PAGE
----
Hey Guys

Hey Guys (all genders included- apologies if this makes some of you uncomfortable- if it does, feel free to tell me in the comments and I’ll make it more gender-neutral).

I’ve got a song you can listen to while you read this- but if you don’t want to, who am I to stop you? Link below:

So I’m writing this now, but  I’ll post it when I graduate and leave Newcastle, possibly for good, so this has probably been in my drafts for a while.


Today I sat on a bench in Eldon Square at about 12:00 at night, and I just sat there and watched the world go by.

Before I was put on antidepressants (which a while ago I decided to stop writing about because I thought it was too personal or would turn future employers off me, but hey ho here we are) I thought a telltale sign I was depressed was that I no longer found wonder in the city around me.

I grew up in the countryside so cities were new to me until I went to boarding school. For me, cities were an alien world- but then I grew up, got to go outside at night and saw the lights, and how the world got quiet after dark but its people didn’t. Regardless of cheesiness or weirdness, I found it magical.

When I no longer experienced this I knew something was wrong.

Tonight I sat on that bench, with all of the shops dim, but the street lights still on, and the people wandering around; loud, anonymous, all of them weird in their own special way, and I felt that magic again.

I’m going to share a story with you. It’s not earth-shattering, it won’t change the world or cure cancer, but it made me feel happy.

Lately, with Trump, and brexit and all of the racist, sexist ignorant stuff that seemed to come along with them, I’ve been rather down about the state of the world.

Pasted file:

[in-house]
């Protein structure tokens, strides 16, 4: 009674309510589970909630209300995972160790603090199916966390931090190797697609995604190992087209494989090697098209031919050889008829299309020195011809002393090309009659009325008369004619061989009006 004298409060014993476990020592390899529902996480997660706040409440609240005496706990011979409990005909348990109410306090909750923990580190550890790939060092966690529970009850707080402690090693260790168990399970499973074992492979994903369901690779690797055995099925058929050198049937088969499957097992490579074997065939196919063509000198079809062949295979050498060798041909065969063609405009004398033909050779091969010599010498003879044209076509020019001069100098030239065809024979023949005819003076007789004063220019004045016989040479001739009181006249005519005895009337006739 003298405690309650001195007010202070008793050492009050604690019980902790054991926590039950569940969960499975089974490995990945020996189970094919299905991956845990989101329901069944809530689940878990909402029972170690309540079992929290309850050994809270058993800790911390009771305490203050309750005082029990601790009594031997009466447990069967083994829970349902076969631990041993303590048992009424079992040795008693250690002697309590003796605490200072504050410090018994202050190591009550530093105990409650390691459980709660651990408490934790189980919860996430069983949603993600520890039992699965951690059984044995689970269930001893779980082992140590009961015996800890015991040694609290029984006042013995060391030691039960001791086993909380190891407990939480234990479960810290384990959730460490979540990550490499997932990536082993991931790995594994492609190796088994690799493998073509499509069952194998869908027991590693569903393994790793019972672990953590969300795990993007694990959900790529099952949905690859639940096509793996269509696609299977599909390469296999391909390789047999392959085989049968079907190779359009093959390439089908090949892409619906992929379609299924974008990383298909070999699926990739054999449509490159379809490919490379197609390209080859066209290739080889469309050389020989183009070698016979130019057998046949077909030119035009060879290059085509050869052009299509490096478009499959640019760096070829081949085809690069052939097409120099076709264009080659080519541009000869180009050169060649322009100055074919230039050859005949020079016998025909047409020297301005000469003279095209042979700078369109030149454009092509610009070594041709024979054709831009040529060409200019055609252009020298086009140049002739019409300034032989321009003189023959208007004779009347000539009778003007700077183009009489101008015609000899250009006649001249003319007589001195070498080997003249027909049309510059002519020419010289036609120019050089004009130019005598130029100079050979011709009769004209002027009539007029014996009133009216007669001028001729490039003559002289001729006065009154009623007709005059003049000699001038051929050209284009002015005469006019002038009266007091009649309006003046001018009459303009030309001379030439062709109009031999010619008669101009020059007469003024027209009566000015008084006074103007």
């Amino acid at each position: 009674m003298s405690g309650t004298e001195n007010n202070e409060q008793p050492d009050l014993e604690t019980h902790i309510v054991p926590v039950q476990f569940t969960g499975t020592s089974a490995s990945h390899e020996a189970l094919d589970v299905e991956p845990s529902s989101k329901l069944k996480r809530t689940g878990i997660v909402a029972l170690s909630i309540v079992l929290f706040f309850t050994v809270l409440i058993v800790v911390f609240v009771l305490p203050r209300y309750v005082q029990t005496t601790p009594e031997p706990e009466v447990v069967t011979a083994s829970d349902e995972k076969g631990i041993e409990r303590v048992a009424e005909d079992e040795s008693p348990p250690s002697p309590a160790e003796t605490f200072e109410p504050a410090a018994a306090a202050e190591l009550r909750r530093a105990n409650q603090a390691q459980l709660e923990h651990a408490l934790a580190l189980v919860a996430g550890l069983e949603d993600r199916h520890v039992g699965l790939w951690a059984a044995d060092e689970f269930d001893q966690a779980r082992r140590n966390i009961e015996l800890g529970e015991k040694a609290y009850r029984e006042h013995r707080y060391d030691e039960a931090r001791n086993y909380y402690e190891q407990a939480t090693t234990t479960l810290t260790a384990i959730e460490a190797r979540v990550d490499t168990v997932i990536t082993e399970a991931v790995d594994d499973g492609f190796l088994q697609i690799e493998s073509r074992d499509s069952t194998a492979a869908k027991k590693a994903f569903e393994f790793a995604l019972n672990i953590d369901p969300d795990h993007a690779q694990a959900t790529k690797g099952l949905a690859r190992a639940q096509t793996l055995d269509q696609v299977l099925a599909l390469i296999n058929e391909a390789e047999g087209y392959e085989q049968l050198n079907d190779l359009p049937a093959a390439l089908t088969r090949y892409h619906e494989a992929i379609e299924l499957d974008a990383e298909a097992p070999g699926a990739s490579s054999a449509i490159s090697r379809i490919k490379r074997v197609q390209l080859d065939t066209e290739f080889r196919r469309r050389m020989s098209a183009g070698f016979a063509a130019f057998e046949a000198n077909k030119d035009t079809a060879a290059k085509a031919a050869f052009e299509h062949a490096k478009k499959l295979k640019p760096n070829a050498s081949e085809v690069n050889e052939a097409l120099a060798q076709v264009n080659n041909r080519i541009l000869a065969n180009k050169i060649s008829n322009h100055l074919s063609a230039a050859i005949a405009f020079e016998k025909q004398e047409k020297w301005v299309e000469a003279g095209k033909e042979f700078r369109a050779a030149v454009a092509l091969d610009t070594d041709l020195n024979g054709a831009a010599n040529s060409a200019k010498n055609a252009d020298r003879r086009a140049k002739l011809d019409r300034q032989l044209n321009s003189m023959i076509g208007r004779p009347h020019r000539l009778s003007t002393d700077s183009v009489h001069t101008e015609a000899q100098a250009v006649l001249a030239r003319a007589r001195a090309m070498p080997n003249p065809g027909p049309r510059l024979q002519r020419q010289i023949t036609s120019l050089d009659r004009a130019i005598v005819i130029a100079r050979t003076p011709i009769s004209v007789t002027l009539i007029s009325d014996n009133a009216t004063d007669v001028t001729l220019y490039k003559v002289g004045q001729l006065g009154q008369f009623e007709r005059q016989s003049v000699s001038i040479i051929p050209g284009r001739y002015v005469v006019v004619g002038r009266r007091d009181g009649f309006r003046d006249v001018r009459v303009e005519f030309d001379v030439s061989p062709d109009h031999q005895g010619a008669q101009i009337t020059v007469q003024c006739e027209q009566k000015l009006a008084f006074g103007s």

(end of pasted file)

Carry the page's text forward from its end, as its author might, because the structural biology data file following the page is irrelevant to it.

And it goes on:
But then, with me on the bench, people ignoring me, and me happily ignoring them, three very large, very loud men walked past.

All women have felt this feeling; the ‘oh shit I’m going to get harassed’ feeling. Then, the biggest one said ‘I want to give her a cuddle’ looking very intently at me. And his friend asked him not to, in case it might scare me. Not only was that decent of his friend, but then his drunk, large friend (now sat next to me) and his other drunk, slightly less large friend asked if I was alright.

I told him that I lived nearby and that this was “my” bench and they all looked relieved and left me to it.

It says something about the world that I panicked upon their approach. But their actions reminded me of something: good people do exist. For no reason other than to be good.

Then another man (much younger and much smaller) also stopped to ask if I was alright. After I assured him I was he gave me a stamp on my hand that said “paid.”

I still don’t know what that stamp paid for. But what a weird random act of kindness. It was so lovely and so strange, I hardly knew what to do with myself.

After he left, I doubted that this city had ever been this still or this lovely. I felt the brilliance of its people, of this place.

Despite the ups and downs, the good and the bad; this city made me feel again.

And that’s good, that’s a good thing.

And that’s all I have to say about it.


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